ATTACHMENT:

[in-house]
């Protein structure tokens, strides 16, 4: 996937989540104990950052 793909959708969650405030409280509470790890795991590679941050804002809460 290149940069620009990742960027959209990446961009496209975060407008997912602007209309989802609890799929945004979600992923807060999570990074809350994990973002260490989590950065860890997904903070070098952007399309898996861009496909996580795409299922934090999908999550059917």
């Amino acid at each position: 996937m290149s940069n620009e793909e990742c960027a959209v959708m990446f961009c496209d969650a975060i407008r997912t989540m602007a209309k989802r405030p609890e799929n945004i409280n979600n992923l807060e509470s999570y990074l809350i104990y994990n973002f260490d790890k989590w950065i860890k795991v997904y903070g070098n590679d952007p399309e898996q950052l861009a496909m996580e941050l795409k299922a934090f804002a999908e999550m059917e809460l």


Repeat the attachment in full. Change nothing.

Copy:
[in-house]
């Protein structure tokens, strides 16, 4: 996937989540104990950052 793909959708969650405030409280509470790890795991590679941050804002809460 290149940069620009990742960027959209990446961009496209975060407008997912602007209309989802609890799929945004979600992923807060999570990074809350994990973002260490989590950065860890997904903070070098952007399309898996861009496909996580795409299922934090999908999550059917």
């Amino acid at each position: 996937m290149s940069n620009e793909e990742c960027a959209v959708m990446f961009c496209d969650a975060i407008r997912t989540m602007a209309k989802r405030p609890e799929n945004i409280n979600n992923l807060e509470s999570y990074l809350i104990y994990n973002f260490d790890k989590w950065i860890k795991v997904y903070g070098n590679d952007p399309e898996q950052l861009a496909m996580e941050l795409k299922a934090f804002a999908e999550m059917e809460l």